Rigel Ruiz is married with two children and finds it hard to put money away into a savings account.
"It is important do," said Ruiz. "I'd love to save more money, but it's not that easy."
Ruiz is part of the so-called millennial generation, adults under the age of 35. And she's not alone in finding it difficult to save.
"I think it's tougher," said Danny Bradley. And the numbers back them up.
According to Moody's Analytics, younger Americans currently have a savings rate of negative 2 percent. In other words, they are spending more of their savings or going into debt. While people over the age of 35 have a savings rate of 3 percent, people 55 and older save at a rate of 13 percent.
Certified Financial Planner Mary Beth Storjohann works with millennial. The 30-year-old founder of Workable Wealth says starting out in debt will have a long negative impact.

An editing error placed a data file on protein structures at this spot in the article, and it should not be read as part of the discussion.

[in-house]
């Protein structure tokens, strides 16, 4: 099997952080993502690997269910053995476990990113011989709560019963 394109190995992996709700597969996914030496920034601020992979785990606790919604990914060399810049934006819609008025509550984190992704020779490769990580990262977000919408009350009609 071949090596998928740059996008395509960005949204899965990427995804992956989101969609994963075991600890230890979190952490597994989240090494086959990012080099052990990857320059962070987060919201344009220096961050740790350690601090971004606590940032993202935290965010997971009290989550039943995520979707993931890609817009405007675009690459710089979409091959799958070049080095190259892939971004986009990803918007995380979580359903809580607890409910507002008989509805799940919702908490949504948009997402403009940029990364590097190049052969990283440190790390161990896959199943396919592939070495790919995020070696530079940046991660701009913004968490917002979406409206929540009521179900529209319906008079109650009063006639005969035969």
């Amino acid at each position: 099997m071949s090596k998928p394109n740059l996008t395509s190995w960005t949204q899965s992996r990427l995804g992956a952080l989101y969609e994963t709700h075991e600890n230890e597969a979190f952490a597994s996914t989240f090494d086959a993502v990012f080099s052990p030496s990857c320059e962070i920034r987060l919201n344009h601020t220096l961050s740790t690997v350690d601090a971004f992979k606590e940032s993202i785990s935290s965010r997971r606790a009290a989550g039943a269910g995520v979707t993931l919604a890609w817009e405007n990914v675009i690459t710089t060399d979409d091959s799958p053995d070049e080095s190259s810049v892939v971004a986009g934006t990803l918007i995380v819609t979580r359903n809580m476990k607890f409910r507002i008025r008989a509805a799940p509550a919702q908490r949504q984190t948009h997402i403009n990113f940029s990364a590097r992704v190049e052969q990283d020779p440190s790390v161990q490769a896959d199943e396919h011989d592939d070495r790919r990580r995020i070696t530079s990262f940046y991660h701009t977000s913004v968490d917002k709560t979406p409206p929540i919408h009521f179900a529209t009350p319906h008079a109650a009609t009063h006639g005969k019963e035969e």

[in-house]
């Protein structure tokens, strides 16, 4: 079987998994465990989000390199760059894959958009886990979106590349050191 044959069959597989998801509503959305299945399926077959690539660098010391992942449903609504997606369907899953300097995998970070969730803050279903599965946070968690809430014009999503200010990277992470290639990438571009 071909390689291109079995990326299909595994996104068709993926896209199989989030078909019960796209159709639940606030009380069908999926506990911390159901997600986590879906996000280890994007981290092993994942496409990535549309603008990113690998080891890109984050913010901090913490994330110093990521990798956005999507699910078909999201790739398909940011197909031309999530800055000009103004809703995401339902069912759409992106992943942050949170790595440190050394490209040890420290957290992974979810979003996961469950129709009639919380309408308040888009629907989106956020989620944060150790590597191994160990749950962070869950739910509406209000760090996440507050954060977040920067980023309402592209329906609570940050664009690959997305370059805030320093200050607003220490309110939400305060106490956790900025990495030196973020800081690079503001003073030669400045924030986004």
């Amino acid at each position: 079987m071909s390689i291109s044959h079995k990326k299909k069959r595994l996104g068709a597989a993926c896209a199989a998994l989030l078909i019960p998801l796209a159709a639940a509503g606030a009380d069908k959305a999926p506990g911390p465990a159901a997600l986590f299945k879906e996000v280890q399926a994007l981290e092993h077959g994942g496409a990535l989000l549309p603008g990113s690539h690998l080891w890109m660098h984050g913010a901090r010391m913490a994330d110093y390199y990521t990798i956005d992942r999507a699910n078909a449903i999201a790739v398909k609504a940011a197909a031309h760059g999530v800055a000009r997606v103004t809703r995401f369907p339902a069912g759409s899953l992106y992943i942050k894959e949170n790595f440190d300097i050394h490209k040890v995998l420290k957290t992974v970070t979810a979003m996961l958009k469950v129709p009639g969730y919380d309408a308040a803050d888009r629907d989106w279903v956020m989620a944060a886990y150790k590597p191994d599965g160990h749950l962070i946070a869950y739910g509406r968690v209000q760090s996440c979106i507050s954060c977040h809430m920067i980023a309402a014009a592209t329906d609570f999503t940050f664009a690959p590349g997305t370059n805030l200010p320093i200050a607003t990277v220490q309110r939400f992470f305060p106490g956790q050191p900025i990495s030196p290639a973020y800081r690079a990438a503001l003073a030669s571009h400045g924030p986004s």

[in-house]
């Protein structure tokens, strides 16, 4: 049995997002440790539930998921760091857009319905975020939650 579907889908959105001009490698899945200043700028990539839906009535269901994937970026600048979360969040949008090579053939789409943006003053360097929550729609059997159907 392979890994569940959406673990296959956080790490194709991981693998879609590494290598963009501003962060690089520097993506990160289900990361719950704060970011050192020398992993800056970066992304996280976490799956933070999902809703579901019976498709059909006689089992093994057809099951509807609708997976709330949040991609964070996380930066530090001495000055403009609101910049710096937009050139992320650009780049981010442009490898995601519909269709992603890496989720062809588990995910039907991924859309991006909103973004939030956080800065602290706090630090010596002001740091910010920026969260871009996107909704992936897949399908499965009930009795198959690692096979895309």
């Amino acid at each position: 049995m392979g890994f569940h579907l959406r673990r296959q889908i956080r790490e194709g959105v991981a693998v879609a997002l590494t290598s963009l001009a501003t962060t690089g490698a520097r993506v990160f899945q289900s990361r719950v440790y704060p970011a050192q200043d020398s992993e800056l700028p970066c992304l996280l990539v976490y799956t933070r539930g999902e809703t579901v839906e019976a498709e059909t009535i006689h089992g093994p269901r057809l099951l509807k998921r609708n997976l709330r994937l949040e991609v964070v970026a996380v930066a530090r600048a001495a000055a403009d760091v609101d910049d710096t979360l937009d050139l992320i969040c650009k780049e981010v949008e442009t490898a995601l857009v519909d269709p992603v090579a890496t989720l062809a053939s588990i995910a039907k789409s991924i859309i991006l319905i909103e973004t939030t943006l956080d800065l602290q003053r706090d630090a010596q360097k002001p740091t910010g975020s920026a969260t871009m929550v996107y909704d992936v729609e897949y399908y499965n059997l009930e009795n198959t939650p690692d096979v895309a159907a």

"It's extremely important," said Storjohann. "Having a savings is what's going to provide you a cushion, not only against emergencies but also the ability to meet your goals."
Millennial tied down by debt will hurt future spending including home sales. The problem is that young people can get into debt so easily. Storjohann says you can go on the internet and apply for five different credit cards in five minutes.
College debt is also a major stumbling block for young people. The average student debt for a graduating senior is more than $19,000. But creating a savings plan is important no matter how much money you owe.
Nikki Rasor says it's all about priorities.
"Once you start saving," said Rasor, "you say, wow, I've got a thousand bucks in the bank, this is great."
Storjohann agrees, "Whether you're saving $25 dollars a week, $25 a paycheck, whatever it might be, set something aside for yourself so you're not continuing the debt spiral."